Today's job prospects are a far cry from early 2020 projections that the year would put job seekers in the driver's seat of finding new work. Across the country, tens of millions of Americans continue to receive unemployment benefits seven months into the pandemic-induced economic freefall. And according to the latest available data, there was roughly one job opening for every two people out of work in August.
Studies have shown that extended unemployment and underemployment can have a longstanding impact on a job seeker's physical and mental health. And during a triple health, economic and racial justice crisis in America, the stress of being without a job and steady income can feel even more staggering.
CNBC Make It spoke with experts for guidance on how to manage feelings of burnout while job searching during the pandemic.
There are plenty of things out of your control that are probably contributing to everyday stress: the economy, the job market, news of the election, enduring examples of racism in the country — not to mention the presence of the coronavirus itself.
While these issues can't be ignored, Austin-based therapist Melody Li and founder of the Inclusive Therapists community says it's crucial to focus on what you can control in order to ease stress and burnout. When it comes to the job search, while you can't control how long it will take you to find new work, you can control how much time you give to the process on a daily and weekly basis.
Dan Black, global recruiting leader for the consulting firm EY, recommends spending between 1 and 3 hours a day during a typical work week actively job hunting. Block out a time of day when you're most productive, whether that's first thing in the morning, or in the afternoon when you're done caring for kids doing virtual learning or another time. And like other experts, he says sticking to a routine — making your bed, showering, getting dressed — can put you in a more focused mindset.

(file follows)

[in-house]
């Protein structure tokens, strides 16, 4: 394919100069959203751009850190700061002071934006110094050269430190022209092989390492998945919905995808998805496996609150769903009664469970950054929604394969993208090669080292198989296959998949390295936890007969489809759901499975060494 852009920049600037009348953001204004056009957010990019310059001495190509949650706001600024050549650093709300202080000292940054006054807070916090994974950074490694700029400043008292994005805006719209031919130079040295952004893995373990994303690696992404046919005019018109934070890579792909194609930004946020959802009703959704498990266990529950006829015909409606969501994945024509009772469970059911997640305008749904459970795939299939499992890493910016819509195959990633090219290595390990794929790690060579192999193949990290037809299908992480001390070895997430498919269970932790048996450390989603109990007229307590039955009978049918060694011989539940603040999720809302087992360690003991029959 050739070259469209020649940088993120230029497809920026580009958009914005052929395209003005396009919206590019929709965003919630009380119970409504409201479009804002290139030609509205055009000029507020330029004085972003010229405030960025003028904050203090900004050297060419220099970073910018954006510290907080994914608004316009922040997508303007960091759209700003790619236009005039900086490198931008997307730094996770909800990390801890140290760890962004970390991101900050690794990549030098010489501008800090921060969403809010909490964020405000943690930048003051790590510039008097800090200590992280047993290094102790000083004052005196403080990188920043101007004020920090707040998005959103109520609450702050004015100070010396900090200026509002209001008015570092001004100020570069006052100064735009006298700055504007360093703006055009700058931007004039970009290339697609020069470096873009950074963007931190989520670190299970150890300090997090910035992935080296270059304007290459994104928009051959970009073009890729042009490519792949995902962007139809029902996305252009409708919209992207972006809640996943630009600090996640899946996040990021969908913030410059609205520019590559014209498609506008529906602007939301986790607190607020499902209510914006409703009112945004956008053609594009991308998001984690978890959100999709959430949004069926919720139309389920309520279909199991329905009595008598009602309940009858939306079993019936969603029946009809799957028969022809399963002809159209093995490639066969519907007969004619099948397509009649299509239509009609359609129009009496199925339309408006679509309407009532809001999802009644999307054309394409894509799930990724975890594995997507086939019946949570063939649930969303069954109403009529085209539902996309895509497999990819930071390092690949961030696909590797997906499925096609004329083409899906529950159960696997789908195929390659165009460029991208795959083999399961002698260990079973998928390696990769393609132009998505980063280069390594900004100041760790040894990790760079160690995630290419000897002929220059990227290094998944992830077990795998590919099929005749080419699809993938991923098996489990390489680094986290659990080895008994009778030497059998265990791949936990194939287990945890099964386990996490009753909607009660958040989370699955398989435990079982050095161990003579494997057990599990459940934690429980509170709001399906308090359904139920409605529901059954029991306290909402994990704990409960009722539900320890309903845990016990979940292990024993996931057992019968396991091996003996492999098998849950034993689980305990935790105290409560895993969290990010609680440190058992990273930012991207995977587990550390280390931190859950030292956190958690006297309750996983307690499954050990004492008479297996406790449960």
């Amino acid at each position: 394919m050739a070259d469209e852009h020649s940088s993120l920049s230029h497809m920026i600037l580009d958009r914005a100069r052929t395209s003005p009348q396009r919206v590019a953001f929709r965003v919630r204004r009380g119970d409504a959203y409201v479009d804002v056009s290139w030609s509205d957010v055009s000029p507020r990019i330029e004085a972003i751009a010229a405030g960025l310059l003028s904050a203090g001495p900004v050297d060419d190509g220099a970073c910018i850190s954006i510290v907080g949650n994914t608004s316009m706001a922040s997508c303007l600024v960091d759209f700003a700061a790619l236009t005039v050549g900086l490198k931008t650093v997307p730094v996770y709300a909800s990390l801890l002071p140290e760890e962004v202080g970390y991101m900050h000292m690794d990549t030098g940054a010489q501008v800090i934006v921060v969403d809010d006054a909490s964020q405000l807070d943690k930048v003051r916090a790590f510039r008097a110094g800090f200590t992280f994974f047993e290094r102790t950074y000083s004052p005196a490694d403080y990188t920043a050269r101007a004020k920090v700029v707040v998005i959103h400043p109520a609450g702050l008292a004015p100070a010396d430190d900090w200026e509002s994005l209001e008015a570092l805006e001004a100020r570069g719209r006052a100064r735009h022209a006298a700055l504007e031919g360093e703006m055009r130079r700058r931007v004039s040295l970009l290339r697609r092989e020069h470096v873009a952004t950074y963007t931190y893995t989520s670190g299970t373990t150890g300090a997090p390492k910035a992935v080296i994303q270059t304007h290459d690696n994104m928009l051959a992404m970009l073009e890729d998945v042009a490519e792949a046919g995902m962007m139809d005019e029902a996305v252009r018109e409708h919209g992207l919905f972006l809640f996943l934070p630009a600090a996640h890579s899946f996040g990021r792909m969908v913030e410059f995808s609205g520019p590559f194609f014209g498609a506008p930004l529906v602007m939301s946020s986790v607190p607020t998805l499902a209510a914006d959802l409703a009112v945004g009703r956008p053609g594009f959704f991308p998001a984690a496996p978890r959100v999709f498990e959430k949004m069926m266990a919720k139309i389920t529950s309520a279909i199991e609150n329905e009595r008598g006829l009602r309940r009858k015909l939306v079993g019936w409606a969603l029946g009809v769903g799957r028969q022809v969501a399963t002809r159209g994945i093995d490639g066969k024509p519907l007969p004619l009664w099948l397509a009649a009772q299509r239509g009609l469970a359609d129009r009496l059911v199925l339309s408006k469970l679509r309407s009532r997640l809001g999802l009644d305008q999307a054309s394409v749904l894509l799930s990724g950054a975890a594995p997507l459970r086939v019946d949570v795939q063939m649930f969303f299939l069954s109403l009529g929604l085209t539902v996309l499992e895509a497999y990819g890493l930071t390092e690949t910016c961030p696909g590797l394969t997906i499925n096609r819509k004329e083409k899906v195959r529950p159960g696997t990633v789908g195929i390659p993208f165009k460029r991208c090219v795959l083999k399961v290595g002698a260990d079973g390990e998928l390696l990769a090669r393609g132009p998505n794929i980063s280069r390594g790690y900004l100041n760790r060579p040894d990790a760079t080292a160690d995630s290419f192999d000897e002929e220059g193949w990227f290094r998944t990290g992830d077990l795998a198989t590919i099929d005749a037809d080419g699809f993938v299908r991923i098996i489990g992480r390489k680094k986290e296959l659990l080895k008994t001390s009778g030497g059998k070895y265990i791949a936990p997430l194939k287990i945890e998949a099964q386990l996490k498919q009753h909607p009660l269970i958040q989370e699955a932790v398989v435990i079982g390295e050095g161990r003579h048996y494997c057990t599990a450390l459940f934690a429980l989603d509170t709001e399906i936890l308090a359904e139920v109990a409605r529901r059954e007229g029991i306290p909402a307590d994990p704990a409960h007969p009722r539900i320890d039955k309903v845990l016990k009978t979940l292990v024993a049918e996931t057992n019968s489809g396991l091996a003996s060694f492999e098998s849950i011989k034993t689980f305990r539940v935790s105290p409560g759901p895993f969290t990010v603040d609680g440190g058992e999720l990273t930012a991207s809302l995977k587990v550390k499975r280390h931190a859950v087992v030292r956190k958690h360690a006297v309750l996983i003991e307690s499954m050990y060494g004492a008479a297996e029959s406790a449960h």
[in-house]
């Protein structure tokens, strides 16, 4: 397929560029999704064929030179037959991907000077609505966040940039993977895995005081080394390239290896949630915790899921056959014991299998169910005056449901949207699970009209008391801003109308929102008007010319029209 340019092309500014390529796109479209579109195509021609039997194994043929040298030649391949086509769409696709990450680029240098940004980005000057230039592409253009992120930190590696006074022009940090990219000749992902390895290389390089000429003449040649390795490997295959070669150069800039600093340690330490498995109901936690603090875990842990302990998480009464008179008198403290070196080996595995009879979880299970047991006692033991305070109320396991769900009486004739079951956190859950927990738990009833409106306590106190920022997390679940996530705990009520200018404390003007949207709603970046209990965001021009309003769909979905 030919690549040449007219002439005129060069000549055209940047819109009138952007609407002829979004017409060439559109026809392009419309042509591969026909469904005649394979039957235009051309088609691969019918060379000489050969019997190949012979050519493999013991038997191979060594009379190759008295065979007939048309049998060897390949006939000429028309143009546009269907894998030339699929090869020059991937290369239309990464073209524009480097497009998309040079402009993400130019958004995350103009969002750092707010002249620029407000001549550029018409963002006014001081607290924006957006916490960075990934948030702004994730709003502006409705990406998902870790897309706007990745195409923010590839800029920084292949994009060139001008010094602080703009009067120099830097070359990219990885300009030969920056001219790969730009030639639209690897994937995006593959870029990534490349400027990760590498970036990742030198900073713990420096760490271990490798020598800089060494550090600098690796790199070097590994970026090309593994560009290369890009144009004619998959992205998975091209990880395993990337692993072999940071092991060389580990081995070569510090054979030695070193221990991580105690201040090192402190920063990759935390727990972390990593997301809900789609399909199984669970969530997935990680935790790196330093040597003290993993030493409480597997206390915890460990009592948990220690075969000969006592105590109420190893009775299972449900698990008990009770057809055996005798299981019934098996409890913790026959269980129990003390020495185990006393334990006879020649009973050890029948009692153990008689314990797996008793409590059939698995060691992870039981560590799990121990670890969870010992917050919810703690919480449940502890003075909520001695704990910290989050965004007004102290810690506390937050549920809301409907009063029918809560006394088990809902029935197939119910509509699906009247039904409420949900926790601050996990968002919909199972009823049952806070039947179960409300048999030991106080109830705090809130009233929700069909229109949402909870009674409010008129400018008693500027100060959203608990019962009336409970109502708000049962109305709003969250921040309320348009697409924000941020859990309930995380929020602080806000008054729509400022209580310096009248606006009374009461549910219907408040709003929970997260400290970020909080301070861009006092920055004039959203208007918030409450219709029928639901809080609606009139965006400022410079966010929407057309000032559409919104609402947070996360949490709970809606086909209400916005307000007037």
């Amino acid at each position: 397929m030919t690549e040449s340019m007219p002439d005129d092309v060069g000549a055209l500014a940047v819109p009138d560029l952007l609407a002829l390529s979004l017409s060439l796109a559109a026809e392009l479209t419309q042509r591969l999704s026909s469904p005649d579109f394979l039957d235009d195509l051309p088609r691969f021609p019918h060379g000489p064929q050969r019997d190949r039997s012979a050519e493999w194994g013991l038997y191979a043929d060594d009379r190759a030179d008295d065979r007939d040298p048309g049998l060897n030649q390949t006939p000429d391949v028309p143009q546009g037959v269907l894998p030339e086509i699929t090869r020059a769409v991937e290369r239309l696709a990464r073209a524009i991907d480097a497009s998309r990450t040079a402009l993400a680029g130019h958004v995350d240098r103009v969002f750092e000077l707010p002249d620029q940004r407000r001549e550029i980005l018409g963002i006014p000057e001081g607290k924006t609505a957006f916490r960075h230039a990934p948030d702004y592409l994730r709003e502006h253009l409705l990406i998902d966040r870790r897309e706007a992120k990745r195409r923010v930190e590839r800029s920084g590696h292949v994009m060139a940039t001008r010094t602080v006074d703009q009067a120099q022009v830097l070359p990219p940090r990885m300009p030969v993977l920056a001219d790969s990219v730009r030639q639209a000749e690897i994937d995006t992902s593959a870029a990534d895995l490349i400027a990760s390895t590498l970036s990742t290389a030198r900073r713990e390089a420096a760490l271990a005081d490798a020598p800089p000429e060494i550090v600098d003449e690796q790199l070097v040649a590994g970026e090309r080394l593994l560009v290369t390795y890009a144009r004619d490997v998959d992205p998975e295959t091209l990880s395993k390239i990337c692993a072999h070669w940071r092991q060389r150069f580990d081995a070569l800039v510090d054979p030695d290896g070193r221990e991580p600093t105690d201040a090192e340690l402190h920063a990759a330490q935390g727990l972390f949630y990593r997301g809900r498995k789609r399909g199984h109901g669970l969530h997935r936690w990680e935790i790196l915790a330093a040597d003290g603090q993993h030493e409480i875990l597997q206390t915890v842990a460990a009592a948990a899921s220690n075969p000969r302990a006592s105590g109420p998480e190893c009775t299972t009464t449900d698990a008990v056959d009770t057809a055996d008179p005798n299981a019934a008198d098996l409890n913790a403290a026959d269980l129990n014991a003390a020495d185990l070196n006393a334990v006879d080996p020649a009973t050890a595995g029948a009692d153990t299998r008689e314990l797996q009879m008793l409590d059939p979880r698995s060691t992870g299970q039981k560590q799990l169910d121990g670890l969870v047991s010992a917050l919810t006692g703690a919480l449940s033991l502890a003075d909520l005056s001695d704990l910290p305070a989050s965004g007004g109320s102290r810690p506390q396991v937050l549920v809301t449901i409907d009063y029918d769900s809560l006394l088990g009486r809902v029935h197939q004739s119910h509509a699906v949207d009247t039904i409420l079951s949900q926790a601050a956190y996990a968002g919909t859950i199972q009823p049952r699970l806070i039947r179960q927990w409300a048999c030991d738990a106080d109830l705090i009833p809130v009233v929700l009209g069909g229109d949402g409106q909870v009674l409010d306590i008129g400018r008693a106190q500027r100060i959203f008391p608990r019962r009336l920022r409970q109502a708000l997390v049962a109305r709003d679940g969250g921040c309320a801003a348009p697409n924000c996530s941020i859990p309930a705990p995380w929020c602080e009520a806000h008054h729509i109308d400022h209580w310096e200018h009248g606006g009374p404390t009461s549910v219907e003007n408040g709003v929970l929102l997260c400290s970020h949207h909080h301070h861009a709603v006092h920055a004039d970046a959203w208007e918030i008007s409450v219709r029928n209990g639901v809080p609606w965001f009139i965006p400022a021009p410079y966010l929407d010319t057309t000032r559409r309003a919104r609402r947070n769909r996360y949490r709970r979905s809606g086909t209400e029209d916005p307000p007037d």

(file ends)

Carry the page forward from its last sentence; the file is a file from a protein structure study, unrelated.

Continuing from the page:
For the remainder of your day, Black recommends you schedule in tasks to complete that can give you a sense of accomplishment. That could mean doing another hour or two of career-related tasks, such as completing an online training course or attending a virtual conference. Or it could even be things you need to get done around the house.
"If you spend an entire day doing something and it doesn't yield results immediately or soon thereafter, it's a blow to your ego no matter who you are," Black says. "Carve out pieces of your day that you can count as successes."
Another part of your job search you have control over is your environment. Sending off emails from your couch in front of the TV for hours on end isn't sustainable and can be hard on both the body and the mind, Li says.
"Some people may think, 'This is temporary, so I don't want to invest the time to create a nice environment,'" Li adds. However, she explains that this kind of thinking can put undue stress on your expectations that you'll find a job immediately. Being intentional about your surroundings "will help with your sustainability and general energy while job searching."
Improvements can be simple: Try putting on some joyful music during your job search hours, lighting a scented candle, wearing something that makes you feel good and setting up your laptop so you have something nice, such as the view outside a window, to look at.
With much of daily life now relegated to online activity, Li says it's crucial to break up the monotony mentally as well as physically.